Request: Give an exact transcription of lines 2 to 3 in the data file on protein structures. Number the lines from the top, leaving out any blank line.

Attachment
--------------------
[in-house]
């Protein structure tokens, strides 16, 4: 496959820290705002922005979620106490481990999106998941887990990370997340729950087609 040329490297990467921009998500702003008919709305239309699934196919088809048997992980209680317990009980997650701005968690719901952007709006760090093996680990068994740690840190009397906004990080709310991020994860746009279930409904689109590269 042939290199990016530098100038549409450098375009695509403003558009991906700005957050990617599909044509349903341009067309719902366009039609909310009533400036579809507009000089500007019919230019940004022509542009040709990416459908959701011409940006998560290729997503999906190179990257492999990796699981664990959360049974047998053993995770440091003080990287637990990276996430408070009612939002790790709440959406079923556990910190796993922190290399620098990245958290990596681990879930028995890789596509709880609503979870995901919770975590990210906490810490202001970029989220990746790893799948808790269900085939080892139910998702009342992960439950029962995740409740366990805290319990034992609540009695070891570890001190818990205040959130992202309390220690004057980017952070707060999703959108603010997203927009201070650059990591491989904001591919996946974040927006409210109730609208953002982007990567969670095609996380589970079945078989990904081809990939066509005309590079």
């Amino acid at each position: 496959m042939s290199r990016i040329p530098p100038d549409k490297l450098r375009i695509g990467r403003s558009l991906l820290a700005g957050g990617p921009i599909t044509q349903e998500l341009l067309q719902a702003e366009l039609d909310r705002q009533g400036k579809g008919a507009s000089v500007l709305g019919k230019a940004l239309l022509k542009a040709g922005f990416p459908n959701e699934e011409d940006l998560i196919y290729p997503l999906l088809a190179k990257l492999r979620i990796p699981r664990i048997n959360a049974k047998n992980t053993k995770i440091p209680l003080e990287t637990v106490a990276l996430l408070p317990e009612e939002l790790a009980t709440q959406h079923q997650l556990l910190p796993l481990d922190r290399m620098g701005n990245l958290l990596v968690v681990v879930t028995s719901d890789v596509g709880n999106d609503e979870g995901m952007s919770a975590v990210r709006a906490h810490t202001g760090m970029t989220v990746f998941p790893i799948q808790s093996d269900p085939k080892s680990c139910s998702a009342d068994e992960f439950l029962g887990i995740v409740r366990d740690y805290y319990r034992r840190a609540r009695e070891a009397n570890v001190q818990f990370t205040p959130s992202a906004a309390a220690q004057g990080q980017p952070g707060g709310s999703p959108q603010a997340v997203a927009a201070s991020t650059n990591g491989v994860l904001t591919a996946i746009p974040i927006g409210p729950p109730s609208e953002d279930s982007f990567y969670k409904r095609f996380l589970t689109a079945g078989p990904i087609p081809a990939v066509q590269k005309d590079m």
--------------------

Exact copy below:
């Protein structure tokens, strides 16, 4: 496959820290705002922005979620106490481990999106998941887990990370997340729950087609 040329490297990467921009998500702003008919709305239309699934196919088809048997992980209680317990009980997650701005968690719901952007709006760090093996680990068994740690840190009397906004990080709310991020994860746009279930409904689109590269 042939290199990016530098100038549409450098375009695509403003558009991906700005957050990617599909044509349903341009067309719902366009039609909310009533400036579809507009000089500007019919230019940004022509542009040709990416459908959701011409940006998560290729997503999906190179990257492999990796699981664990959360049974047998053993995770440091003080990287637990990276996430408070009612939002790790709440959406079923556990910190796993922190290399620098990245958290990596681990879930028995890789596509709880609503979870995901919770975590990210906490810490202001970029989220990746790893799948808790269900085939080892139910998702009342992960439950029962995740409740366990805290319990034992609540009695070891570890001190818990205040959130992202309390220690004057980017952070707060999703959108603010997203927009201070650059990591491989904001591919996946974040927006409210109730609208953002982007990567969670095609996380589970079945078989990904081809990939066509005309590079």
């Amino acid at each position: 496959m042939s290199r990016i040329p530098p100038d549409k490297l450098r375009i695509g990467r403003s558009l991906l820290a700005g957050g990617p921009i599909t044509q349903e998500l341009l067309q719902a702003e366009l039609d909310r705002q009533g400036k579809g008919a507009s000089v500007l709305g019919k230019a940004l239309l022509k542009a040709g922005f990416p459908n959701e699934e011409d940006l998560i196919y290729p997503l999906l088809a190179k990257l492999r979620i990796p699981r664990i048997n959360a049974k047998n992980t053993k995770i440091p209680l003080e990287t637990v106490a990276l996430l408070p317990e009612e939002l790790a009980t709440q959406h079923q997650l556990l910190p796993l481990d922190r290399m620098g701005n990245l958290l990596v968690v681990v879930t028995s719901d890789v596509g709880n999106d609503e979870g995901m952007s919770a975590v990210r709006a906490h810490t202001g760090m970029t989220v990746f998941p790893i799948q808790s093996d269900p085939k080892s680990c139910s998702a009342d068994e992960f439950l029962g887990i995740v409740r366990d740690y805290y319990r034992r840190a609540r009695e070891a009397n570890v001190q818990f990370t205040p959130s992202a906004a309390a220690q004057g990080q980017p952070g707060g709310s999703p959108q603010a997340v997203a927009a201070s991020t650059n990591g491989v994860l904001t591919a996946i746009p974040i927006g409210p729950p109730s609208e953002d279930s982007f990567y969670k409904r095609f996380l589970t689109a079945g078989p990904i087609p081809a990939v066509q590269k005309d590079m």